The Biden administration has made the questionable decision to help stoke consumer interest. President Biden himself took a spin in a Hummer EV last year (spurring an increase in vehicle orders, according to GM); and in June, the U.S. Department of Transportation featured the Hummer EV at an electrification showcase held outside its D.C. headquarters. That high-profile placement was a curious one, since Secretary Pete Buttigieg has repeatedly sounded the alarm about the surging number of U.S. traffic deaths, which are already at a 20-year high. In January, for example, Buttigieg called it “a crisis that’s urgent, unacceptable—and preventable.” Adoption of the Hummer EV will hardly make that crisis any easier to manage.

The administration’s free marketing for the Hummer EV reflects a troubling pattern among Democratic officials in Washington, whose enthusiasm for electrification seems to override any concerns about the toll that gigantic EVs impose on society and the planet. It’s not just the Hummer EV; other oversize electric cars include the Rivian R1T (8,532 pounds) and Chevy Silverado (estimated to be about 8,000 pounds). There’s a reason carmakers opt to build such behemoths: they command high prices, which generate fat profits.

Since smaller EVs are better for the planet as well as society, an enlightened government would utilize regulations and tax policy to manage vehicle size and nudge the industry toward smaller models. But nothing of the sort is happening. On the contrary, the newly passed federal climate bill allows Americans to claim a $7,500 EV credit for buying an electric SUV or truck up to $80,000, but the ceiling drops to $55,000 for a sedan. Another example: the Department of Transportation still doesn’t consider risk to pedestrians or cyclists when calculating its influential crash-test ratings, known as the New Car Assessment Program. If it did, many oversize SUVs and trucks would fare poorly.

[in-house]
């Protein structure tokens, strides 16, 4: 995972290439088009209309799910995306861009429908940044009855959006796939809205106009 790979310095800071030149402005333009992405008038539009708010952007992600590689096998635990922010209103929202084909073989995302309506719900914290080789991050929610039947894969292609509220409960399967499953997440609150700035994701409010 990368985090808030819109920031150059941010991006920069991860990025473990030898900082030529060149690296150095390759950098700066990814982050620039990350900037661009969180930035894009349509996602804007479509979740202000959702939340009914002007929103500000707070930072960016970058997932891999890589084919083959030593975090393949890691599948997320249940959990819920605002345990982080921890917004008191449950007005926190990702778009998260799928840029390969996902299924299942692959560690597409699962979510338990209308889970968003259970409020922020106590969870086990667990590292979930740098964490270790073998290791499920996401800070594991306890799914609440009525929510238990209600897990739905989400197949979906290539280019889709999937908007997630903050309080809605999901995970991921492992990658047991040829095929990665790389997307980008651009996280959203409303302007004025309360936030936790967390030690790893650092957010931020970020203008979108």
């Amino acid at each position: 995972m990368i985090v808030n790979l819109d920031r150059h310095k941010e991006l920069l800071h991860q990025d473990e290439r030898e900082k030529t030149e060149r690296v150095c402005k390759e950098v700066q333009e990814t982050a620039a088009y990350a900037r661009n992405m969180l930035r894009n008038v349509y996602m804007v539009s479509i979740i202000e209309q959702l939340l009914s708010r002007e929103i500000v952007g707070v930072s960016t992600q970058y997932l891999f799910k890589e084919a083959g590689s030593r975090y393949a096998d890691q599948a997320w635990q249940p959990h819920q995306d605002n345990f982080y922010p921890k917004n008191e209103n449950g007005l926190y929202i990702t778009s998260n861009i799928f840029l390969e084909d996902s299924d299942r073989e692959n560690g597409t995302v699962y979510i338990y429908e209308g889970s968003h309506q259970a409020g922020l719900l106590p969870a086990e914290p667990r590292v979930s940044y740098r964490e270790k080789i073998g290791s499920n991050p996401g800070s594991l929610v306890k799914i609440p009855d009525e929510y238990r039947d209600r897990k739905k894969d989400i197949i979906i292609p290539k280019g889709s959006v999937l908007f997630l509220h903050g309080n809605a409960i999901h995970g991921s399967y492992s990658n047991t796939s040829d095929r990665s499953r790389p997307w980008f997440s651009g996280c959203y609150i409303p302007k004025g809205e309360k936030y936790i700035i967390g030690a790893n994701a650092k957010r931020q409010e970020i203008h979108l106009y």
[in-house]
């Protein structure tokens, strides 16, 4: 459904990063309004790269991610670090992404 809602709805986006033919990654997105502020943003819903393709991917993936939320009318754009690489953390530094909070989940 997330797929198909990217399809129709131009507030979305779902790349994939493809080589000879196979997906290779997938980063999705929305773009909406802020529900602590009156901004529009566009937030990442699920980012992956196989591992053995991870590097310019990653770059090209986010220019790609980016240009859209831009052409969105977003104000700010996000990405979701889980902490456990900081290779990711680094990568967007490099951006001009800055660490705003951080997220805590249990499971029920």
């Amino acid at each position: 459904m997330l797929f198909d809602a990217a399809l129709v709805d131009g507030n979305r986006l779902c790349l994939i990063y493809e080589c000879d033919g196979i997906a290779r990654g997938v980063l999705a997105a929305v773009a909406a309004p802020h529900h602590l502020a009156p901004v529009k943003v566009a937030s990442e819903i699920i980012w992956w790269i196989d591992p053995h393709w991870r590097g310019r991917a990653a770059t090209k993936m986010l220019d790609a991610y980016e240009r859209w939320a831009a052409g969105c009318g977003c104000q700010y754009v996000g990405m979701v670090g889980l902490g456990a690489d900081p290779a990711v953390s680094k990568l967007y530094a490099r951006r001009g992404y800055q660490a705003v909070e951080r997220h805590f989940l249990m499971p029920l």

The good news is that even if the feds keep refusing to address truck bloat, states and cities can take action themselves. The District of Columbia, for instance, recently adopted a weight-based sliding scale for vehicle registration fees, with owners of cars over 6,000 pounds charged $500 per year, seven times more than those registering sedans. Notably, the District allots a 1,000-pound “credit” for EVs, acknowledging batteries’ weight while still incentivizing smaller car models.

Automakers were not pleased by D.C.’s move, which is the first of its kind in the U.S. The Alliance for Automotive Innovation, a trade group, sent city officials a letter arguing that weight-based fees endanger electrification. That claim is specious; D.C.’s policy targets only the very heaviest SUVs and trucks. Customers thinking about going electric have many reasonably sized EVs to choose from; the Volkswagen ID3, Nissan Leaf, and Tesla Model 3 are among those weighing less than half as much as a Hummer EV.

Indeed, there is no reason for the transition to EVs to involve adding so much vehicle heft that the U.S. creates an unnecessary tradeoff between electrification and road safety while making batteries even more expensive than they already are. The Hummer EV is a monstrosity that need not exist. Indeed, it shouldn’t.

David Zipper is a Visiting Fellow at the Harvard Kennedy School’s Taubman Center for State and Local Government. He writes frequently about the interplay between transportation, technology, and policy.



ahmedaljanahy Creative Designer @al.janahy Founder of @inkhost I hope to stay passionate in what I doing